In a sign of America's changing face, giant mortgage investor Freddie Mac this month started purchasing the home loans of Muslims who follow the Koran's prohibition against paying or collecting interest.
"This is a growth area for us," says Freddie Mac vice president Saber Salam. An estimated 7 million Muslims live in the USA, and their number is growing.
For years, a small number of Islamic financial institutions have structured mortgages to permit observant Muslims to sidestep the interest payments that accompany conventional home financing. But the few institutions making such loans have been hobbled by their limited access to capital.
Freddie Mac's decision to buy so-called Islamic mortgages changes that. A private corporation chartered by the government, Freddie Mac provides financing for about one in six home sales by channeling capital from securities investors to mortgage lenders.
"It really opens us up to all Muslim communities in the U.S.," says Yahia Abdul-Rahman, adviser to American Finance House — LARIBA of Pasadena, Calif., the first Islamic institution to sell its mortgages to Freddie Mac. Abdul-Rahman says Freddie Mac's capital has allowed American Finance, which is offering the mortgages in 15 states, to increase its home loans to about 10 a week, up from about two a month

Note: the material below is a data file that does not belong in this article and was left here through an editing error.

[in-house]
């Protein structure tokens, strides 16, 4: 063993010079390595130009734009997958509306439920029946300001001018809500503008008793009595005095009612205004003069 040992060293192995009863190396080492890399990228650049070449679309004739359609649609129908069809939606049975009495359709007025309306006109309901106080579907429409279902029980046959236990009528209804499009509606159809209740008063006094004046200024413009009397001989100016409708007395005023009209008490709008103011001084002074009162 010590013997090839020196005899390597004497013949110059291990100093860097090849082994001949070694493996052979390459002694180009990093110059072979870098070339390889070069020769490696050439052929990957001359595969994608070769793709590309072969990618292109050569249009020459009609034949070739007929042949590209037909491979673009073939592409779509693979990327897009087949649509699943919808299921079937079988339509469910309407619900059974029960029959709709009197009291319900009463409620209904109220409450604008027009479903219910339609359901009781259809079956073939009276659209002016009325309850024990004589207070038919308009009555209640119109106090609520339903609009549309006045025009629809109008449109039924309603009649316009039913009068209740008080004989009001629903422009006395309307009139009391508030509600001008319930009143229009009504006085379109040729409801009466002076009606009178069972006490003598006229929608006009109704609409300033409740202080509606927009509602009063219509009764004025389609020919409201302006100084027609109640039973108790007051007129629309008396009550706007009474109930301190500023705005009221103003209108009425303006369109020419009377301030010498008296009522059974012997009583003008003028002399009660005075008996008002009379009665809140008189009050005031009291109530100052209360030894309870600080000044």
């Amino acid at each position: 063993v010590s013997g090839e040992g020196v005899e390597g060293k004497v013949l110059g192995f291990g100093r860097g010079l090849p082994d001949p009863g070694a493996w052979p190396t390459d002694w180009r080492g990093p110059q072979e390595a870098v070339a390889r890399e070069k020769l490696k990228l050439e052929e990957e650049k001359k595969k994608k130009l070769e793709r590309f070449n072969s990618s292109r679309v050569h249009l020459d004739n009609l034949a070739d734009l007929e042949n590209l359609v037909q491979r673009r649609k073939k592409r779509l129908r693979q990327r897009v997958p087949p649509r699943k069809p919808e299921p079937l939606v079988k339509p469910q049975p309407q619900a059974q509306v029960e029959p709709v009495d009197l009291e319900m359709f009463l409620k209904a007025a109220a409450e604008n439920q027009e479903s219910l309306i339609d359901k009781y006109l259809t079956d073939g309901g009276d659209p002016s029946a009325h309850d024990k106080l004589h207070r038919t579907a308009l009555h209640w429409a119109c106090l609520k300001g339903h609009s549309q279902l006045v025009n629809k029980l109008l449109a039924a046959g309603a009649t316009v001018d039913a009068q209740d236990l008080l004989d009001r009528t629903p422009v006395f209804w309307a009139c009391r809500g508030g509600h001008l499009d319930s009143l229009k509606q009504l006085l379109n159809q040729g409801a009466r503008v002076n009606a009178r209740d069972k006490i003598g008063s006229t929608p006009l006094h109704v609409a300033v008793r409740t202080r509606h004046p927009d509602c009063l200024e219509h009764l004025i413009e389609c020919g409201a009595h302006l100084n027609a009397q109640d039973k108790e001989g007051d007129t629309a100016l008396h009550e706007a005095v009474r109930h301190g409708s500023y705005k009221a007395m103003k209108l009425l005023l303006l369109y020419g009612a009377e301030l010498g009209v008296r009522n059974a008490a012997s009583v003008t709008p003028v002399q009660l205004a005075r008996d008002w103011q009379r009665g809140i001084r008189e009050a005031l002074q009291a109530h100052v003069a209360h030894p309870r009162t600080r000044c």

At the same time, Abdul-Rahman says, required down payments have been halved to 20% and maximum repayment periods tripled to 30 years.
Islamic lenders such as American Finance sidestep interest by entering a partnership with customers to buy a home. The customer acquires the home through a lease-to-own arrangement. Their monthly payment includes two components: repayment of the lender's contribution to the purchase price and fair-market rent.
But the deal also gets translated into the conventional lending documents to conform with U.S. real estate laws aimed at protecting consumers. At that point, the numbers in the Islamic deal are translated into a conventional house deal, interest rate and all.
Because the deal then has what Islamic lenders call "an implied interest rate," observant borrowers have a sum that Abdul-Rahman says may be deducted as mortgage interest for income tax purposes. An IRS spokesman says the agency has never ruled on the legitimacy of such deductions.
Will American Muslims embrace the new option? "If it's available and if it seems to be efficient and transparent, people will probably take it," says Thomas Mullins, director of the Islamic finance program at Harvard.
Freddie Mac's Salam says Islamic mortgages could produce as many as 50,000 home loans totaling $5 billion over 5 years. Freddie Mac plans eventually to pool the loans and sell them to investors as mortgage-backed securities, which company officials expect to have special appeal to institutional investors in Islamic nations.